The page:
How can organisations work together to better tackle consumer fraud
March 31, 2021
With estimates of 76% of fraud incidents leading to a financial loss for victims, yet only 2% resulting in prosecution, there is clearly a need for a more effective system. Fraud cases are complex and may not be prioritised in terms of police resources. But even with more resources, funding and tools, the fundamental issue of access to shared data remains. How can organisations tackle the complexity of consumer fraud effectively?
As legislation puts more onus on financial organisations to better protect customers, we have all seen more warnings and checks on our bank accounts to help stop bogus payments. And, like Sarah in our earlier blog, victims mostly turn to their financial institution for help first. But some incidents are not passed on to the police to investigate, and around 85% of incidents go unreported - leaving criminals free to try again.
The role of data in piecing together fraud means there are a host of additional organisations with a role to play. Telcos have location tracking or call usage patterns. Internet Service Providers (ISPs), web merchants, payment network providers, software companies and social media companies, search engines and advertising organisations also all have data that helps fill in the details about both behaviours and the flow of fraudulently claimed money. Together with industry bodies who can provide a level of data aggregation, a complete picture can be formed to support both financial organisations and the police.
In the case of fraud originating overseas there needs to be a way these cases can be analysed to help reduce the number of incidents in the UK. If fraud was included in international trade agreements information could be shared across borders by different countries.
How could it work?
All parties need to work together to support the mechanisms for reporting fraud but also to share relevant information. If organisations could automatically share data they’ve collected, through secure links such as Application Programme Interfaces (APIs) it would reduce pressure on individual organisations (e.g Action Fraud). This would mean the consumer only having to report an incident once, rather than to several entities, and that the information shared would be passed on to everyone to whom it was relevant.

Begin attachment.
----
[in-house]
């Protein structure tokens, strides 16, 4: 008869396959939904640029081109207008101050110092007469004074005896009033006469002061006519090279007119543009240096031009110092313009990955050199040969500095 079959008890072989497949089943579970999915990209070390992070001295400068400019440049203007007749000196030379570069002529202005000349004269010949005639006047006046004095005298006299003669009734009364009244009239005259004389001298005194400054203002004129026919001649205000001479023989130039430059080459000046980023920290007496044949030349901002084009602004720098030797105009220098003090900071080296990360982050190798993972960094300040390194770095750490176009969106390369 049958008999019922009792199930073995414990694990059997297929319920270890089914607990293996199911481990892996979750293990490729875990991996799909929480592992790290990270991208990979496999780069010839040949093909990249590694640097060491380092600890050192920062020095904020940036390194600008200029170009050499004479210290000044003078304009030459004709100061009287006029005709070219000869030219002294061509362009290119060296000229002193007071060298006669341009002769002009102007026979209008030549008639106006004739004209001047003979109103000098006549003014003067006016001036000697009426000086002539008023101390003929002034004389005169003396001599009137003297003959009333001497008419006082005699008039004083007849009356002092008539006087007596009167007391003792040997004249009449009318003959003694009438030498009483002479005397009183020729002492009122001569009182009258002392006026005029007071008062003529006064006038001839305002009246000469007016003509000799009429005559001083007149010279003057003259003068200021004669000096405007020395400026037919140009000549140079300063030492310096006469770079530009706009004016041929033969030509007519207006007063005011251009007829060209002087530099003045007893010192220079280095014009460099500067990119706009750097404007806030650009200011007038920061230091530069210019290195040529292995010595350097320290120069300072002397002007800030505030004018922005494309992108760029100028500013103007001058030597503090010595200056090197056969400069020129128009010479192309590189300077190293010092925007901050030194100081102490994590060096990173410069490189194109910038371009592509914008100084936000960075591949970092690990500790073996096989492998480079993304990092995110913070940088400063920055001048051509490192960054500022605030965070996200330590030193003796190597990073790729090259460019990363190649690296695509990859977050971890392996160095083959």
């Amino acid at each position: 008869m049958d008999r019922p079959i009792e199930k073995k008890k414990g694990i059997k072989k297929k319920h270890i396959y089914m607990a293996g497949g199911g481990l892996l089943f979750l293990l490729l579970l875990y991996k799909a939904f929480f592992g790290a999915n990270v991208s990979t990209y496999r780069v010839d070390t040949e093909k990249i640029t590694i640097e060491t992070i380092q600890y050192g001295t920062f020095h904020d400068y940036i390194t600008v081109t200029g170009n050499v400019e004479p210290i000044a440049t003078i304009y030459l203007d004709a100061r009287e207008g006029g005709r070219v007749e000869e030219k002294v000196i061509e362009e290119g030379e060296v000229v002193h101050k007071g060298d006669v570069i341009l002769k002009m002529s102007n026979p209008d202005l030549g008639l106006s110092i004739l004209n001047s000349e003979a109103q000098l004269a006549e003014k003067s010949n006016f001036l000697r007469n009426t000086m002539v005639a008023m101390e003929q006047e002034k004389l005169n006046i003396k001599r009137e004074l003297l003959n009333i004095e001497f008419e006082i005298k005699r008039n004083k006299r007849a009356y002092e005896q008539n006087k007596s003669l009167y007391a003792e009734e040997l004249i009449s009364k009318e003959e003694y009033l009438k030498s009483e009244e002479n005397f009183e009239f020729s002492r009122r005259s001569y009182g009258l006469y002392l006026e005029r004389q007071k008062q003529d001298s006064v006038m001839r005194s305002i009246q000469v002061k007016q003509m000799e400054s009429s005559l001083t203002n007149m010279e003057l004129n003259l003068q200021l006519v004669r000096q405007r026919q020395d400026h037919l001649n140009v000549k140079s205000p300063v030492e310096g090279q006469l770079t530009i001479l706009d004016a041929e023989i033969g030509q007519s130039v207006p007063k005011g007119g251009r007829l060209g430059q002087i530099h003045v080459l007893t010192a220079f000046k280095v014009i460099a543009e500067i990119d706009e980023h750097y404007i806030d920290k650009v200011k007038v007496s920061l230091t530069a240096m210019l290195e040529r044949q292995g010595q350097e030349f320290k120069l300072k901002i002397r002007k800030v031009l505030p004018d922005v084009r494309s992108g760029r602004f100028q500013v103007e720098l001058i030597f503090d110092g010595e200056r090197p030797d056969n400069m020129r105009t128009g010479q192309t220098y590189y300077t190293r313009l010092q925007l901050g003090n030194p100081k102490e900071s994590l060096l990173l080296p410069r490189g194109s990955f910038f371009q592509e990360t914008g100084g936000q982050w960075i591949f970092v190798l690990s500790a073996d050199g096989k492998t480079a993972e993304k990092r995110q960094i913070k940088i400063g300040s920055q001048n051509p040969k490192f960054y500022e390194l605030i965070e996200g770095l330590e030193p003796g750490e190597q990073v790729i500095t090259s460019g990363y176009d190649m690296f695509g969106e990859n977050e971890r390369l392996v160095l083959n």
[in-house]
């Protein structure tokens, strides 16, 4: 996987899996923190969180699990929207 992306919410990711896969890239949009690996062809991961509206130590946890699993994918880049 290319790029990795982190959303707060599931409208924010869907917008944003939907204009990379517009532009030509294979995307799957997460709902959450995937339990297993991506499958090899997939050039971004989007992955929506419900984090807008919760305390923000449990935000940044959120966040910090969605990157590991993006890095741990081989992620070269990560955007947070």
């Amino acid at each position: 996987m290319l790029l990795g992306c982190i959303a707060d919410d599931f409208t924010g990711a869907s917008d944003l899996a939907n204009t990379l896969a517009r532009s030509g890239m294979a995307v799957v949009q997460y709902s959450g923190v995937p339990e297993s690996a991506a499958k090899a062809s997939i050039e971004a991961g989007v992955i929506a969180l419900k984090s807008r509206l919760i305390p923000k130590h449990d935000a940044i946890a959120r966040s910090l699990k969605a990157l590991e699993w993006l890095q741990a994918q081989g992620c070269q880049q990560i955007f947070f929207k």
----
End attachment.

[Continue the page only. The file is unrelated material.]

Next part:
It remains to be seen who could lead a shared data initiative, but perhaps an independent body with governance from all parties could be a solution. To help run this service the private sector could contribute financially to the public sector through secure access to specific police held data linked to their organisation, reducing the cost to the taxpayer. In turn, with access to a wider pool of data, retailers, banks and telcos could help reduce fraud for their customers, and lower their own call centre and complaint costs.
Without doubt consumers need a joined up approach. To do this a detailed plan supported by a technology strategy and roadmap are required. All the organisations we’ve highlighted have a role to play but to truly make a difference they need to work together to shape the right legislation, a shared data environment and to deploy the tools target criminals by reducing their access to data and bringing them to justice.